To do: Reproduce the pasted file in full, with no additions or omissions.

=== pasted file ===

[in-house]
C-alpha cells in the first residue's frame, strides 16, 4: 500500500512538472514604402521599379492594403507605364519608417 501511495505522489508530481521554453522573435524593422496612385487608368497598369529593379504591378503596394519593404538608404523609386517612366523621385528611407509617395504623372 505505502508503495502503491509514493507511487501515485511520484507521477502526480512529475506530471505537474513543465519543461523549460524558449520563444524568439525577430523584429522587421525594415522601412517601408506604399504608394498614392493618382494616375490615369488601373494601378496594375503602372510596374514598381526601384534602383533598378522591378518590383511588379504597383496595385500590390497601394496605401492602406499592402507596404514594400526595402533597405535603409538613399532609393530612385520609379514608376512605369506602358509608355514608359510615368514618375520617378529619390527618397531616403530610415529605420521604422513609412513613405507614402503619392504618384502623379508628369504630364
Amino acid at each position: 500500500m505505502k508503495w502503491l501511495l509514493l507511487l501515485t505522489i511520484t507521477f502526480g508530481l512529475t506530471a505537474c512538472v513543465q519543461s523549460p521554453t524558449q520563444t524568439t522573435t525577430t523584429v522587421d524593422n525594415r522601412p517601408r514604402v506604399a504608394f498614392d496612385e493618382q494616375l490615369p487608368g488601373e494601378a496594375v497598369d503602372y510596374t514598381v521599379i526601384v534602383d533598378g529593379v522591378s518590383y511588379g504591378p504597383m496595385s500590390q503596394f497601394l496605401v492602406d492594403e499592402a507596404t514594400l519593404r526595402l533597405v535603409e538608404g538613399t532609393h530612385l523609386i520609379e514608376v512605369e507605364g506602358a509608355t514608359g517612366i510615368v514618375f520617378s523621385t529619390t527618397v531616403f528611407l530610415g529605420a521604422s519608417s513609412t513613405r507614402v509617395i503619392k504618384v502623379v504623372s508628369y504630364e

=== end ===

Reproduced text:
[in-house]
C-alpha cells in the first residue's frame, strides 16, 4: 500500500512538472514604402521599379492594403507605364519608417 501511495505522489508530481521554453522573435524593422496612385487608368497598369529593379504591378503596394519593404538608404523609386517612366523621385528611407509617395504623372 505505502508503495502503491509514493507511487501515485511520484507521477502526480512529475506530471505537474513543465519543461523549460524558449520563444524568439525577430523584429522587421525594415522601412517601408506604399504608394498614392493618382494616375490615369488601373494601378496594375503602372510596374514598381526601384534602383533598378522591378518590383511588379504597383496595385500590390497601394496605401492602406499592402507596404514594400526595402533597405535603409538613399532609393530612385520609379514608376512605369506602358509608355514608359510615368514618375520617378529619390527618397531616403530610415529605420521604422513609412513613405507614402503619392504618384502623379508628369504630364
Amino acid at each position: 500500500m505505502k508503495w502503491l501511495l509514493l507511487l501515485t505522489i511520484t507521477f502526480g508530481l512529475t506530471a505537474c512538472v513543465q519543461s523549460p521554453t524558449q520563444t524568439t522573435t525577430t523584429v522587421d524593422n525594415r522601412p517601408r514604402v506604399a504608394f498614392d496612385e493618382q494616375l490615369p487608368g488601373e494601378a496594375v497598369d503602372y510596374t514598381v521599379i526601384v534602383d533598378g529593379v522591378s518590383y511588379g504591378p504597383m496595385s500590390q503596394f497601394l496605401v492602406d492594403e499592402a507596404t514594400l519593404r526595402l533597405v535603409e538608404g538613399t532609393h530612385l523609386i520609379e514608376v512605369e507605364g506602358a509608355t514608359g517612366i510615368v514618375f520617378s523621385t529619390t527618397v531616403f528611407l530610415g529605420a521604422s519608417s513609412t513613405r507614402v509617395i503619392k504618384v502623379v504623372s508628369y504630364e